Quote of the Day
Long-term consistency trumps short-term intensity.
— Bruce Lee
I have been trying to understand the economic situation with Greece and its creditors, but it has been difficult because I do not have an intuitive feel for the size of the Greek economy. To understand a number, I need to relate it to something that I know.
While listening to a report on the radio this morning, I heard a commentator compare the size of the Greek economy to that of the state of Oregon – this one statement gave me an economic number that I can understand. As usual, I want to see if I can determine this relationship for myself, which is the subject of this post.
I immediately went to the Wikipedia and found a list of estimated US state (and DC) GDPs for 2015, and Global Finance magazine had a 2015 projection for the Greek GDP. I threw all this data into a pivot table and ranked Greece as if it were a US state. Table 1 shows my pivot table results – if Greece were a state, it would rank between Louisiana and Oregon. If Greece were a state, it would rank 25th in GDP. So the news report I heard this morning was accurate.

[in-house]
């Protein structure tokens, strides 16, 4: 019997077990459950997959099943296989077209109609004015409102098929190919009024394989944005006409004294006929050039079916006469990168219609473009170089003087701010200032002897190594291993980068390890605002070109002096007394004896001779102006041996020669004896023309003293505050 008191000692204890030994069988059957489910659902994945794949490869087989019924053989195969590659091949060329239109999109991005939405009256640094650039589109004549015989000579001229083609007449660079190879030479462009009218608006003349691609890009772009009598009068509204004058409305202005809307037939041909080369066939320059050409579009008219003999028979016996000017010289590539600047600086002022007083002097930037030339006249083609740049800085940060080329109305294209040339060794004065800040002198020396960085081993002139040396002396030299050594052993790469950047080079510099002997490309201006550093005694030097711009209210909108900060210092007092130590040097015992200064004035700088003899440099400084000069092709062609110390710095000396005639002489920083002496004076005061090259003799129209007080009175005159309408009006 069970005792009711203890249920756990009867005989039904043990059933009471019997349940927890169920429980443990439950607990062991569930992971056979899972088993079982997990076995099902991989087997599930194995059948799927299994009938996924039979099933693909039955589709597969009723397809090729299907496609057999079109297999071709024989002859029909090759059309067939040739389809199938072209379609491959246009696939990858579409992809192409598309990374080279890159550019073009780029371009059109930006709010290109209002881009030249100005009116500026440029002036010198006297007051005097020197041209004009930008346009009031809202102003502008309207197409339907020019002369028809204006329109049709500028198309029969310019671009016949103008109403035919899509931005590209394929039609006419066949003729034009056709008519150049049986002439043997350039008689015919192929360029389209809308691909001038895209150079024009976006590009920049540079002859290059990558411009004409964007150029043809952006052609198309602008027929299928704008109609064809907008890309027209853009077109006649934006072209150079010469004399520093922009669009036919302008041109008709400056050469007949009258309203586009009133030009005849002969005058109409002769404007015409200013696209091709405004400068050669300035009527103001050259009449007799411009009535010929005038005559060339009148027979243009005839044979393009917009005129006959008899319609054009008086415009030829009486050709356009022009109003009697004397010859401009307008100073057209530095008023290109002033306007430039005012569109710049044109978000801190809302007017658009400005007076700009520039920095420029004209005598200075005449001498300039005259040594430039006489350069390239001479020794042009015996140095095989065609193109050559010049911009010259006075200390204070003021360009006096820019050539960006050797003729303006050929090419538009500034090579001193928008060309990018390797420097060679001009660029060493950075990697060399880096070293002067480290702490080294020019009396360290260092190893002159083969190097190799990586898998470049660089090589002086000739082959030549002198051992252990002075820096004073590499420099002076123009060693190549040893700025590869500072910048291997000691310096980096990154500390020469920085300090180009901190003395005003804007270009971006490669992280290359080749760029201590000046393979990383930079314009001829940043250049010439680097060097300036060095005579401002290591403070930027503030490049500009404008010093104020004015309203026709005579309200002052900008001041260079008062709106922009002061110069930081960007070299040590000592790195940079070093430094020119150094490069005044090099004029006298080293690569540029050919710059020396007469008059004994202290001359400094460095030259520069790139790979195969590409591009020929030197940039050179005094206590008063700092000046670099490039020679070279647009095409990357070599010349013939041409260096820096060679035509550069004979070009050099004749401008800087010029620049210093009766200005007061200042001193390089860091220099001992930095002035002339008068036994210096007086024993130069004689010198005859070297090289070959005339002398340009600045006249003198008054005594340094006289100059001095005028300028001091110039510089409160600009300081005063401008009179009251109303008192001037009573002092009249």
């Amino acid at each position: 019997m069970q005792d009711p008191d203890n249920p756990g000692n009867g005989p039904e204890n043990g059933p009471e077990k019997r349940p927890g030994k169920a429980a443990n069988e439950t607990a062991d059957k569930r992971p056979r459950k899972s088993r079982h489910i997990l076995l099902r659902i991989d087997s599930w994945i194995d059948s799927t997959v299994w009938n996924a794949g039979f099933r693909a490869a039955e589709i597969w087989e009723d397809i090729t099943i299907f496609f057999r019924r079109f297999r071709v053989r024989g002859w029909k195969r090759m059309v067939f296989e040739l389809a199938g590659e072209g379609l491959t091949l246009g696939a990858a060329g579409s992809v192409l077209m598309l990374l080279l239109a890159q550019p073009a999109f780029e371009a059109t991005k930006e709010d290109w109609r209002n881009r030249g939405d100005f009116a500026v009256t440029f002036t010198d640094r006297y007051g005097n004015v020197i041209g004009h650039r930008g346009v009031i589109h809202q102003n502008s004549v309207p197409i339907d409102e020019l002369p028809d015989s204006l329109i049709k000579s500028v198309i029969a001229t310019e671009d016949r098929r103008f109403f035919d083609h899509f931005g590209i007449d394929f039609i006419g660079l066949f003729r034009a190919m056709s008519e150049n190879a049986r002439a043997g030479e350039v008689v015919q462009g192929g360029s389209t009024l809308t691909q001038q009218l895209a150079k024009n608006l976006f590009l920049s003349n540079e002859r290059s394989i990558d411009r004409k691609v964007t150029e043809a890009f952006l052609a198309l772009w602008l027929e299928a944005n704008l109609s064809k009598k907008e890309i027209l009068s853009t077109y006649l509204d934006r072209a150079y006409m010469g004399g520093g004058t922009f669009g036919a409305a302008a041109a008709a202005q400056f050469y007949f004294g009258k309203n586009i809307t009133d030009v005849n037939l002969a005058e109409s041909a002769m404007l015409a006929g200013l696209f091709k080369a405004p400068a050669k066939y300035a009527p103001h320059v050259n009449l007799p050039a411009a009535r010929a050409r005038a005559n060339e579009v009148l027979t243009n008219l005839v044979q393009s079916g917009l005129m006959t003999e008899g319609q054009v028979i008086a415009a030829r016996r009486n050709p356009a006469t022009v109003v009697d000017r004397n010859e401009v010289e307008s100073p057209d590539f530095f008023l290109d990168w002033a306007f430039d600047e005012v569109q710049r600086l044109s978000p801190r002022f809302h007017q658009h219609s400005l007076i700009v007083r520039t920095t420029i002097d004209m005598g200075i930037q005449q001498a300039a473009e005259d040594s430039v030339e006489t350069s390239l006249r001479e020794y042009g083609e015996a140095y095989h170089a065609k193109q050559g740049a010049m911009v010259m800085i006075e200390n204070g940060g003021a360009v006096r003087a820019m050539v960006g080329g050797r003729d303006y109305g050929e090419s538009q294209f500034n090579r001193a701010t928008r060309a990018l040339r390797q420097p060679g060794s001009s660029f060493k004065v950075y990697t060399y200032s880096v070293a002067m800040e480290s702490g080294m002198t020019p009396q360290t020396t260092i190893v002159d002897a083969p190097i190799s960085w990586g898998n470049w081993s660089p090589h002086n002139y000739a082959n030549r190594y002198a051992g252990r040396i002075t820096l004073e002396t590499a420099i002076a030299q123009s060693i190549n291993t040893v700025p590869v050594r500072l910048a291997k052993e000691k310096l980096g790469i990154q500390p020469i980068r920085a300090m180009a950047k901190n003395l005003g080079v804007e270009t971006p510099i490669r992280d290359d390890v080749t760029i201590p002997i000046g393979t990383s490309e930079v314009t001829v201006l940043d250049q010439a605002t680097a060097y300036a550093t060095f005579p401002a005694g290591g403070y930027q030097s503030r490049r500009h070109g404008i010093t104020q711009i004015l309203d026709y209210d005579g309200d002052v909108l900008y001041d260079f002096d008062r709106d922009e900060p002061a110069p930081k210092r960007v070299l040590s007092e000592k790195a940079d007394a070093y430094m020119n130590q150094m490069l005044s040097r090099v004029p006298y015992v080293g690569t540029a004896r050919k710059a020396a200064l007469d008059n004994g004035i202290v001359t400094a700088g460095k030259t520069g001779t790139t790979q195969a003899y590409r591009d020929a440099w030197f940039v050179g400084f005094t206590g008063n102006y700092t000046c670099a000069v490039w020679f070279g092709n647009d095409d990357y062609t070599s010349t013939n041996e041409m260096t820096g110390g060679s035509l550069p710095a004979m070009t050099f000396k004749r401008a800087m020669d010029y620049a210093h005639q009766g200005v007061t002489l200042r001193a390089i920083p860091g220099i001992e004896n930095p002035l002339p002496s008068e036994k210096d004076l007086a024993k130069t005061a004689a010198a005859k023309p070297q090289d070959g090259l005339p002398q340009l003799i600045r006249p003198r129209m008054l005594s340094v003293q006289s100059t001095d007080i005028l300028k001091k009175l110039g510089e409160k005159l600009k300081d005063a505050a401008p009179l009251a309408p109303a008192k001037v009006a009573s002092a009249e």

I now understand how big the Greek economy is. As another point of reference, I live in Minnesota, which ranks 17th in GDP among the states and has an economy ~29% larger than Greece.
A reader asked that I add a column on per capita GDP output, which I have added. If Greece were a state, it would have the least per capita GDP by a wide margin.
|State||2015 GSP $ Billions||Employment||$ Per Capita||State $ Per Capita Rank||State GDP Rank|
|District of Columbia||105,465||736,869||143,126||6||38|
Interesting. Why don't you add population and calculate the per capita GDP?
I'm guessing Greece would be way below any U.S. state.
You bring up an interesting point. I have no idea what the relative productivity levels would be. I will take a look.